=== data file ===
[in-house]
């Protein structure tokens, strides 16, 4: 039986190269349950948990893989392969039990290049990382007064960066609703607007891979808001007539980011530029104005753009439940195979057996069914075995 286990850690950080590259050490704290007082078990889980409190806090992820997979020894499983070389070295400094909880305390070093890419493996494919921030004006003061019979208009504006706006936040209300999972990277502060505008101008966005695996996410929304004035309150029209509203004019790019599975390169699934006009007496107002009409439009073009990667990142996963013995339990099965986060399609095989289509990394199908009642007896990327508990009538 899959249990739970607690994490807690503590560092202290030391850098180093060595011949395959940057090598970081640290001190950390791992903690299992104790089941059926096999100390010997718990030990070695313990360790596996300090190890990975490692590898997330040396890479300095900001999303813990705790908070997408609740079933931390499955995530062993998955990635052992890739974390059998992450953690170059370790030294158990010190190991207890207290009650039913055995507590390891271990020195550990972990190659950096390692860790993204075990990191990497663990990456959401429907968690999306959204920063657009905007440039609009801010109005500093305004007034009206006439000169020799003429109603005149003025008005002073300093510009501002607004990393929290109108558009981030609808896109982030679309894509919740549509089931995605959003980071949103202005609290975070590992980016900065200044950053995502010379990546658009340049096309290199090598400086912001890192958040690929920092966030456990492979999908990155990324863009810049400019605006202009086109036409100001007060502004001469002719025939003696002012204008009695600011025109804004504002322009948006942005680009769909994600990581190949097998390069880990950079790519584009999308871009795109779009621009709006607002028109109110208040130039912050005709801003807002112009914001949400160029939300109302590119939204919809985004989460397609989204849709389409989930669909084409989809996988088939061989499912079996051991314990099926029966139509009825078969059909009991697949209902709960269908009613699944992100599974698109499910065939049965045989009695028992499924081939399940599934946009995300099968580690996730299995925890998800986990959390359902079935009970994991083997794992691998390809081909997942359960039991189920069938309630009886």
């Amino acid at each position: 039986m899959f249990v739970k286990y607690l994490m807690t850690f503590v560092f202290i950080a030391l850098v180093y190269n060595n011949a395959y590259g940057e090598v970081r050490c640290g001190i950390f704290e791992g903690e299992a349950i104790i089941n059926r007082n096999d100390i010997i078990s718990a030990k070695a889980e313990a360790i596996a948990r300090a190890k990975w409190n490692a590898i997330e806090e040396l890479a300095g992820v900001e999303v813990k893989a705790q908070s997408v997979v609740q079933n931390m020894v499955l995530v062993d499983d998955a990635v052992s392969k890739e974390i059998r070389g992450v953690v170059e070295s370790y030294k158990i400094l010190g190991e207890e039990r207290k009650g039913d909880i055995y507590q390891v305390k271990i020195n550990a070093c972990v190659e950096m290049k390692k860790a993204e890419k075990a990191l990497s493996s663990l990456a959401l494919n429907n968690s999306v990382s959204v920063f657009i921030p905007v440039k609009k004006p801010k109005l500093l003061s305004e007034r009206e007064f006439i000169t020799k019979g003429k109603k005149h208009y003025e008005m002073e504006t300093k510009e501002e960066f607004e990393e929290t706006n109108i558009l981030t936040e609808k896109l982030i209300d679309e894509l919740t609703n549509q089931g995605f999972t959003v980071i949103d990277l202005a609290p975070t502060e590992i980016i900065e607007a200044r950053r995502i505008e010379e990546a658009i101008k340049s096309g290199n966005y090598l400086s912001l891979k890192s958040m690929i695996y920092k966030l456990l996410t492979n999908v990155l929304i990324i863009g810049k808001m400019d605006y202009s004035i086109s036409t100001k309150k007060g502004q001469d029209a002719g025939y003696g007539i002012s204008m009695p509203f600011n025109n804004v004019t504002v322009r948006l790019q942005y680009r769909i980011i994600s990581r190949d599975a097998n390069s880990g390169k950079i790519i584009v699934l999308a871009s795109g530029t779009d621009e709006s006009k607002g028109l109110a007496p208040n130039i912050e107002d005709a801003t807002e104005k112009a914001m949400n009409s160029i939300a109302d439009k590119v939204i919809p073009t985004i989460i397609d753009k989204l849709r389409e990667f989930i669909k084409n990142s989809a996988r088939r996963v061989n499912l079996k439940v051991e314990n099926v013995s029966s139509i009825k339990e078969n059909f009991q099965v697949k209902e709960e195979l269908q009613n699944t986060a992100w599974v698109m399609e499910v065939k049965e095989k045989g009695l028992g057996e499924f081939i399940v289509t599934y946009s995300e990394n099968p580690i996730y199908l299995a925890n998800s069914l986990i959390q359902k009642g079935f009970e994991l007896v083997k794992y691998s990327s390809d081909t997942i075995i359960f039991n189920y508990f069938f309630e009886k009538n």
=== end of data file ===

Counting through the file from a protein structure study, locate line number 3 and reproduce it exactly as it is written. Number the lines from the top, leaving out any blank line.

């Amino acid at each position: 039986m899959f249990v739970k286990y607690l994490m807690t850690f503590v560092f202290i950080a030391l850098v180093y190269n060595n011949a395959y590259g940057e090598v970081r050490c640290g001190i950390f704290e791992g903690e299992a349950i104790i089941n059926r007082n096999d100390i010997i078990s718990a030990k070695a889980e313990a360790i596996a948990r300090a190890k990975w409190n490692a590898i997330e806090e040396l890479a300095g992820v900001e999303v813990k893989a705790q908070s997408v997979v609740q079933n931390m020894v499955l995530v062993d499983d998955a990635v052992s392969k890739e974390i059998r070389g992450v953690v170059e070295s370790y030294k158990i400094l010190g190991e207890e039990r207290k009650g039913d909880i055995y507590q390891v305390k271990i020195n550990a070093c972990v190659e950096m290049k390692k860790a993204e890419k075990a990191l990497s493996s663990l990456a959401l494919n429907n968690s999306v990382s959204v920063f657009i921030p905007v440039k609009k004006p801010k109005l500093l003061s305004e007034r009206e007064f006439i000169t020799k019979g003429k109603k005149h208009y003025e008005m002073e504006t300093k510009e501002e960066f607004e990393e929290t706006n109108i558009l981030t936040e609808k896109l982030i209300d679309e894509l919740t609703n549509q089931g995605f999972t959003v980071i949103d990277l202005a609290p975070t502060e590992i980016i900065e607007a200044r950053r995502i505008e010379e990546a658009i101008k340049s096309g290199n966005y090598l400086s912001l891979k890192s958040m690929i695996y920092k966030l456990l996410t492979n999908v990155l929304i990324i863009g810049k808001m400019d605006y202009s004035i086109s036409t100001k309150k007060g502004q001469d029209a002719g025939y003696g007539i002012s204008m009695p509203f600011n025109n804004v004019t504002v322009r948006l790019q942005y680009r769909i980011i994600s990581r190949d599975a097998n390069s880990g390169k950079i790519i584009v699934l999308a871009s795109g530029t779009d621009e709006s006009k607002g028109l109110a007496p208040n130039i912050e107002d005709a801003t807002e104005k112009a914001m949400n009409s160029i939300a109302d439009k590119v939204i919809p073009t985004i989460i397609d753009k989204l849709r389409e990667f989930i669909k084409n990142s989809a996988r088939r996963v061989n499912l079996k439940v051991e314990n099926v013995s029966s139509i009825k339990e078969n059909f009991q099965v697949k209902e709960e195979l269908q009613n699944t986060a992100w599974v698109m399609e499910v065939k049965e095989k045989g009695l028992g057996e499924f081939i399940v289509t599934y946009s995300e990394n099968p580690i996730y199908l299995a925890n998800s069914l986990i959390q359902k009642g079935f009970e994991l007896v083997k794992y691998s990327s390809d081909t997942i075995i359960f039991n189920y508990f069938f309630e009886k009538n």